RCBC says considering lawsuit vs Bangladesh central bank over heist accusations
MANILA, Philippines — The Philippine bank through which $81 million stolen from Bangladesh’s central bank was channeled two years ago threatened legal action against Dhaka officials for claiming the bank had a hand in the cyber heist.
In a statement, Rizal Commercial Banking Corp. said it’s mulling a lawsuit against Bangladesh Central Bank officials to stop them from "maligning" the lender amid frustration growing in Dhaka with only a small amount of the stolen money recovered.
That was after Bangladesh's Finance Minister A.M.A Muhith on Wednesday said Bangladesh Bank lawyers were discussing the case in New York and may file a joint lawsuit against the RCBC with the US Federal Reserve.
The deputy central bank governor Razee Hassan said the case would be filed in April.
Bangladesh to file US suit vs RCBC over central bank heist
In response, RCBC told Dhaka officials to stop its “cover-up” on the heist, adding that the bank is “ready and prepared” should Bangladesh sue them.
RCBC also maintained “there is none left” to surrender, saying authorities in Bangladesh should instead go after those who have been identified as having possession of the remaining looted money.
“Various reports, including their own, indicate an inside job,” the listed bank said.
“[Bangladesh Central Bank] and Dhaka officials refuse to release their findings to hide from the Bangladeshi public what could very well be the involvement of its own officials who may have helped loot their money,” it added.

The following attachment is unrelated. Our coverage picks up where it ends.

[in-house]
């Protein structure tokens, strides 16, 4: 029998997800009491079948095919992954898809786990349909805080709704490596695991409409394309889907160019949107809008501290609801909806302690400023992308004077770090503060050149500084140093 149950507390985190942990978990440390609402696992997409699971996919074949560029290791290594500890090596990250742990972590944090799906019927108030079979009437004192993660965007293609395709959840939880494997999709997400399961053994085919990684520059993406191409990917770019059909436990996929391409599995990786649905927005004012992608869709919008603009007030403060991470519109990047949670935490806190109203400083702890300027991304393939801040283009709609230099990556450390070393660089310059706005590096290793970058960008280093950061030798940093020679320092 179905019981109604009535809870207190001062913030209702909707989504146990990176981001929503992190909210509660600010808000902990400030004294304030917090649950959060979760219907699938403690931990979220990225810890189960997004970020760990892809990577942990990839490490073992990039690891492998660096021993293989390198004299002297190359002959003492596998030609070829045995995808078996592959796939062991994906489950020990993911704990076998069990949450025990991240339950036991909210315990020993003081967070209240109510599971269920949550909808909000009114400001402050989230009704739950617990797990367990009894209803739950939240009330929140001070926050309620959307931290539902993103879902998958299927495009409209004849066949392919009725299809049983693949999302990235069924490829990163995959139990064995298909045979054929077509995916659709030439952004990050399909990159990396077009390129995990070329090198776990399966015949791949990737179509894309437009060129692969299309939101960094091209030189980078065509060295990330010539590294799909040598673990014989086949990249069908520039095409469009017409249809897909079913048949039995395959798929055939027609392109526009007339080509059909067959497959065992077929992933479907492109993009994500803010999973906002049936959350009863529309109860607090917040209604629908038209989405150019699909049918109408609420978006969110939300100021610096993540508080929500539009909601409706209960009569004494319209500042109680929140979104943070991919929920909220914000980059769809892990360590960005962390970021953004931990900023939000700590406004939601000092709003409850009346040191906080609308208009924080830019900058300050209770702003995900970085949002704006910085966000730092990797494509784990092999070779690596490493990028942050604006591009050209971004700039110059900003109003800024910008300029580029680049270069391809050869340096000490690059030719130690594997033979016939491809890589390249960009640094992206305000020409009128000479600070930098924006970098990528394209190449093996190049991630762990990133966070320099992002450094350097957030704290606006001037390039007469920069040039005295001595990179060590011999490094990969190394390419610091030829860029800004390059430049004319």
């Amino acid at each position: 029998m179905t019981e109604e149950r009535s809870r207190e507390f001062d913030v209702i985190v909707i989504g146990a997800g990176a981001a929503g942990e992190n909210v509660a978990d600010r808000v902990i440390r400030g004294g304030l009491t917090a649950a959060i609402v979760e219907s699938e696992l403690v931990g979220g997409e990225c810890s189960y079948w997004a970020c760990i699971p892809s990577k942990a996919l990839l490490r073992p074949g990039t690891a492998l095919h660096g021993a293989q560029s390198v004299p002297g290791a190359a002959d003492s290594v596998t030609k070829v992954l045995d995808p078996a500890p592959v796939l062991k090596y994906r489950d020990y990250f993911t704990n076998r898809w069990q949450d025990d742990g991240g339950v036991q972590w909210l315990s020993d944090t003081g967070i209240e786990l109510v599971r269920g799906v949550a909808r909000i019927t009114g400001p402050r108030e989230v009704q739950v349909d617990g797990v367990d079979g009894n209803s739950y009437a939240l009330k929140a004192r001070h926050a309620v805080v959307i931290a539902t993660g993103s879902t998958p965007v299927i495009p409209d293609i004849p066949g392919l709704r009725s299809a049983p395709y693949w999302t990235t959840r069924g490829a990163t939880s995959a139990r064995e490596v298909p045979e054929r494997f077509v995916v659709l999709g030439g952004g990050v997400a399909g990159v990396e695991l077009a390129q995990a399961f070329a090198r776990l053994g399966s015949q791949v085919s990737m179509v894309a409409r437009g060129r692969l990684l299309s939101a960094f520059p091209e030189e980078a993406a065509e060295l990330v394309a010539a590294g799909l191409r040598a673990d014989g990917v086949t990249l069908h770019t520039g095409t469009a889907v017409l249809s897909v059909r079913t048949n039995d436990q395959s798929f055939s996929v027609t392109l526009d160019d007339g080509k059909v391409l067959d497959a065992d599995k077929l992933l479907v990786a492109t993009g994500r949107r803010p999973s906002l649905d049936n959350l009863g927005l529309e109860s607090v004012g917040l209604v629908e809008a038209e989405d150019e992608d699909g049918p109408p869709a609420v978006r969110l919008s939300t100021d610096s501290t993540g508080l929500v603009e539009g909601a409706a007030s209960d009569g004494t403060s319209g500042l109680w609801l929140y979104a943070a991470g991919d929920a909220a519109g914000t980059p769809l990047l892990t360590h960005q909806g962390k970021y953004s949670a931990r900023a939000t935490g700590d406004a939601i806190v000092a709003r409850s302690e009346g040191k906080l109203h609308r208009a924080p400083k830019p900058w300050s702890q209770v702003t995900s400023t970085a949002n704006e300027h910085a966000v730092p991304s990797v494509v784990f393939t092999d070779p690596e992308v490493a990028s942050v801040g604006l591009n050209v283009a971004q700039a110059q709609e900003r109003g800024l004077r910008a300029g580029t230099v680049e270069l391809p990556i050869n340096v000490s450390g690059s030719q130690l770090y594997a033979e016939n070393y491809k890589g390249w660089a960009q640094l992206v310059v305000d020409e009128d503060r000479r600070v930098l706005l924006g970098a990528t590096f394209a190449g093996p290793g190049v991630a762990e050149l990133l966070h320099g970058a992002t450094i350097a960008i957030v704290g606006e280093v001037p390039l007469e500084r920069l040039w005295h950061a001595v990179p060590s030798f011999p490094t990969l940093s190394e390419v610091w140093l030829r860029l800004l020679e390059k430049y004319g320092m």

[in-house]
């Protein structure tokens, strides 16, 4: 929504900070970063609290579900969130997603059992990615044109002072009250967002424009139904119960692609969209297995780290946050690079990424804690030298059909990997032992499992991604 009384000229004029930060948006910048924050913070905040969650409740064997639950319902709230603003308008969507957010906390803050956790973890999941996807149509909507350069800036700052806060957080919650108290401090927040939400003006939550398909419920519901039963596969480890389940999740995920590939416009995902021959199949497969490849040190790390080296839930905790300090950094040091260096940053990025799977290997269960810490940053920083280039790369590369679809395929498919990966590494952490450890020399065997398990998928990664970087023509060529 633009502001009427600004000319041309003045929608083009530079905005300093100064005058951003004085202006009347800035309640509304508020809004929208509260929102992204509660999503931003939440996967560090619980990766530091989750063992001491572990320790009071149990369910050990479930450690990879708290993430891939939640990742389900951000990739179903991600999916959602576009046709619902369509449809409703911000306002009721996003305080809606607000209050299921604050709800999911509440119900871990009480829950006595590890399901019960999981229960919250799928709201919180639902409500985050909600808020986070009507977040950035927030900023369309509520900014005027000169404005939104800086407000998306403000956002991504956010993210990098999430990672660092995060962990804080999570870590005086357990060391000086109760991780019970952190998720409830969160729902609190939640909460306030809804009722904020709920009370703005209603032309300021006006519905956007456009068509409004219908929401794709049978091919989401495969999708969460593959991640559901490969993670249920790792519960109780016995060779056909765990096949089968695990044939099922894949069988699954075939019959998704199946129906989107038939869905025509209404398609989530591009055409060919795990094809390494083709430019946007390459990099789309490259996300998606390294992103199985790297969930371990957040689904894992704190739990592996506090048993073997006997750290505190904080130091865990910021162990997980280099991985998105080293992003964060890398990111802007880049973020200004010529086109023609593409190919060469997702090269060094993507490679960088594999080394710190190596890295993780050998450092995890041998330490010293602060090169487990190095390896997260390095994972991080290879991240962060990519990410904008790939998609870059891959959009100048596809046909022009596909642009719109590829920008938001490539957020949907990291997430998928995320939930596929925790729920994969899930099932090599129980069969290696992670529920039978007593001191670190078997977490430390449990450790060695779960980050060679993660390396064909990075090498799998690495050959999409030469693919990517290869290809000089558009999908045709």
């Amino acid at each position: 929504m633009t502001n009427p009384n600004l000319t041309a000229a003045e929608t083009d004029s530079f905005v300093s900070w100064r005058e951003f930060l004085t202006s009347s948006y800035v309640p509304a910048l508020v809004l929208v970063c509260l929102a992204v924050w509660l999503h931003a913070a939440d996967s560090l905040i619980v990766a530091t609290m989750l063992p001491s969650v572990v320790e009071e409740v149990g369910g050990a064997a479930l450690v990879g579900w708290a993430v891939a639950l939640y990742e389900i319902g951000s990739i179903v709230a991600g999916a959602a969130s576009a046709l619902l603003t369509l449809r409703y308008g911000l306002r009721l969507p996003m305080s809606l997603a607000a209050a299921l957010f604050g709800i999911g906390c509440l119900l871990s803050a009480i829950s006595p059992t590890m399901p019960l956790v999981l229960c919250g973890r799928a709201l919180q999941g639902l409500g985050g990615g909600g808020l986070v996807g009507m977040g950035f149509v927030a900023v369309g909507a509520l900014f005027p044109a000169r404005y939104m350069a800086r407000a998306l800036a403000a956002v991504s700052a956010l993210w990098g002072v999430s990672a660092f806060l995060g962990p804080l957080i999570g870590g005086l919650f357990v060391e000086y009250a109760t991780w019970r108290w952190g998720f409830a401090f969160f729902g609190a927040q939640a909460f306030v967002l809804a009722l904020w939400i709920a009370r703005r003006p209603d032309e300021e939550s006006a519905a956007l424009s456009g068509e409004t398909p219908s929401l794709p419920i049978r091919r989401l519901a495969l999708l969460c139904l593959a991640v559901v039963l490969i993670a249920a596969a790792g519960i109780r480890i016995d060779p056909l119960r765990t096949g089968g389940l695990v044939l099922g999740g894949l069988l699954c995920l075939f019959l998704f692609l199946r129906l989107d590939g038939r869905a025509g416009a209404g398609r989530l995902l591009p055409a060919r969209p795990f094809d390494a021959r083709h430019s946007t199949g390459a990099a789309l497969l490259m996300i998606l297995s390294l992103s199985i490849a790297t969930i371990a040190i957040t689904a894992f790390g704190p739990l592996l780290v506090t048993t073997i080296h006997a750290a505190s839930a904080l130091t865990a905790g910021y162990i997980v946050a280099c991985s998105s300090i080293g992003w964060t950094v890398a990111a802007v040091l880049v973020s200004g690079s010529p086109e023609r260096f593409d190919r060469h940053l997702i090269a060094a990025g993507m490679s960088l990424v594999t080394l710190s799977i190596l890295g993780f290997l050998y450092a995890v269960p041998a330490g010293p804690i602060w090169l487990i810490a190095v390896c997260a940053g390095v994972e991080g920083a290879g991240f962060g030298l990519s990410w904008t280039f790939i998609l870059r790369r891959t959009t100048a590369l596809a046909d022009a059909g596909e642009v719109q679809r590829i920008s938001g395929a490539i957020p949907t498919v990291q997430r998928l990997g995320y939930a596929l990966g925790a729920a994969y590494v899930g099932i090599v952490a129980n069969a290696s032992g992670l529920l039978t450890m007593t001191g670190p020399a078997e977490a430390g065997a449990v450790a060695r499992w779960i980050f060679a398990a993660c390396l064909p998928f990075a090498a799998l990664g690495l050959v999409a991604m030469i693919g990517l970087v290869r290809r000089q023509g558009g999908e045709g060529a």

“They are perpetuating the cover-up and using RCBC as a scapegoat to keep their people in the dark... why sue RCBC when they should be suing instead their own, the criminal elements from within?” it added.
Hackers involved in the world's largest cyber heist stole money from the funds of Bangladesh Bank at the Federal Reserve Bank of New York which found its way to the Philippines.
RCBC was used as a conduit where the stolen funds were deposited and withdrawn through the use of fictitious accounts.
The funds were laundered through several casinos as these were previously not covered by the Anti Money Laundering Act (AMLA). President Rodrigo Duterte signed Republic Act 10927 last July to include casinos under dirty money watch.
RCBC was fined a record P1 billion by the Bangko Sentral ng Pilipinas in 2016 for its failure to prevent the movement of the stolen money through it.
“It is time for [Bangladesh Central Bank] and Dhaka to come clean and give its people answers,” the Yuchengco-led bank said. — with a report from AFP